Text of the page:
The data from the Ministry of Employment in 2016 shows that male participation was only at 4.5 percent. It is from this perception that women have to struggle juggling both childcare and work. Eventually not being able to handle both, a lot of women choose childcare over work and quit their jobs.
In order to change the perception that infant care is the work of women and to lessen their burden, male employees’ increased participation is needed. By achieving this, the environment of workplace would become friendlier to those signing up for parental leave.
Corporates are displeased with parental leave
One of the factors that causes females to be evaluated lower than males in the workplace is their high likelihood of leaving their jobs. Women are often bound to temporarily leave their workplaces to take of their children.
As a part of this process, corporations have to guarantee their employment and payment equivalent to 40 percent of their monthly income. It is a burden for corporations to provide money without labor, but finding a replacement for their position is also a burden, which is why corporations often do not treat female employees like their male counterparts.
As a result, this hinders workers both male and female from freely asking for parental leave. According to the employment website Career, 61 percent of 217 office workers said parental leave is not freely used.
It cannot be said that the gender discrepancy women endure in their workplaces is entirely rooted in factors that the parental leave policy has failed to cover. A lot of it has also to do with how our society views women.
Right now, lots of remnants of the former patriarchal society still remain. What is unfortunate is that a lot of that is still reflected strongly in workplaces; this may be why women are often assigned to supporting roles working under male managers. What is more, according to professor Son, stereotypes of gender roles still exist in corporations. This has led higher ups to unnecessarily point out female employees’ attitudes more often than those of male employees.’ Stereotypes pervade in lots of work areas, and this makes women workers go through difficult times.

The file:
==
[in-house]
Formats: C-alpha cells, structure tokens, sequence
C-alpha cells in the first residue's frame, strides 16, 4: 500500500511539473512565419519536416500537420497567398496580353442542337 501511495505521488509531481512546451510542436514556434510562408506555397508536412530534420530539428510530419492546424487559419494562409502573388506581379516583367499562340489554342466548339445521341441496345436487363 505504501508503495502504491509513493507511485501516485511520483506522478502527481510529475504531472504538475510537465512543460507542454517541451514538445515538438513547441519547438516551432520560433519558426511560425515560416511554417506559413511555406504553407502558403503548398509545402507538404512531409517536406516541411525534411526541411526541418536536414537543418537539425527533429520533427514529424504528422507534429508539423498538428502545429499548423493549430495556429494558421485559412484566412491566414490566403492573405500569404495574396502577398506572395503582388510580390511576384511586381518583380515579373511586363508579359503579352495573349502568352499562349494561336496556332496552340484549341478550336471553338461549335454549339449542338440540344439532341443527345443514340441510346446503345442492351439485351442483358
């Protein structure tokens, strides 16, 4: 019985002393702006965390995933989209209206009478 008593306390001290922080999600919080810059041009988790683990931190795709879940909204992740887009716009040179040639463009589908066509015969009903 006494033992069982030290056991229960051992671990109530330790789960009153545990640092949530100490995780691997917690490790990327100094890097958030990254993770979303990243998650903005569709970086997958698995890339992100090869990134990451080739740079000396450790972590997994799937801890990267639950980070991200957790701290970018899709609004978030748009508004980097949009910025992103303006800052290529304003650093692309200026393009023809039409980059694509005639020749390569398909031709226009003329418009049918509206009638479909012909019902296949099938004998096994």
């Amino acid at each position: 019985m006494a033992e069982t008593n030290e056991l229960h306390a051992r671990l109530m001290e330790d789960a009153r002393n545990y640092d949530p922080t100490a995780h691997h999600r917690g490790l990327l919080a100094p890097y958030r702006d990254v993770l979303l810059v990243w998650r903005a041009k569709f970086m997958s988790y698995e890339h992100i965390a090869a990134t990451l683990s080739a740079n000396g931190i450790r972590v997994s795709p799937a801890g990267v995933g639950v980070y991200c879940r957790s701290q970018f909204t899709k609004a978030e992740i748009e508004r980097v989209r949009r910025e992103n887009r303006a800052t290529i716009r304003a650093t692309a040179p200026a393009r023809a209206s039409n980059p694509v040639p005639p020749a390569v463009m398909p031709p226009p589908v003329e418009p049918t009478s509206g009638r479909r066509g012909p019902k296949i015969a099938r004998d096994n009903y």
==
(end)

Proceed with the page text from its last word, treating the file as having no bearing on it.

Expanding financial support for the applicants
In order to increase male participation rate under parental leave, there should be an increase in their payment.
Currently, 40 percent of their monthly payment is provided during parental leave. For the applicants who have to take care of their families, this is often not enough. Therefore, for males, they have no choice but to stick to working.
According to A.J. Smith’s paper on parental leave “Supporting Male Parenting,” a higher amount of compensation had a direct correlation with increased male participation. To make this happen in Korea, the compensation needs to be increased to 60 percent of one’s regular income. To accomplish this, the Ministry of Employment should increase their budget to support corporations in paying their parental leave applicants.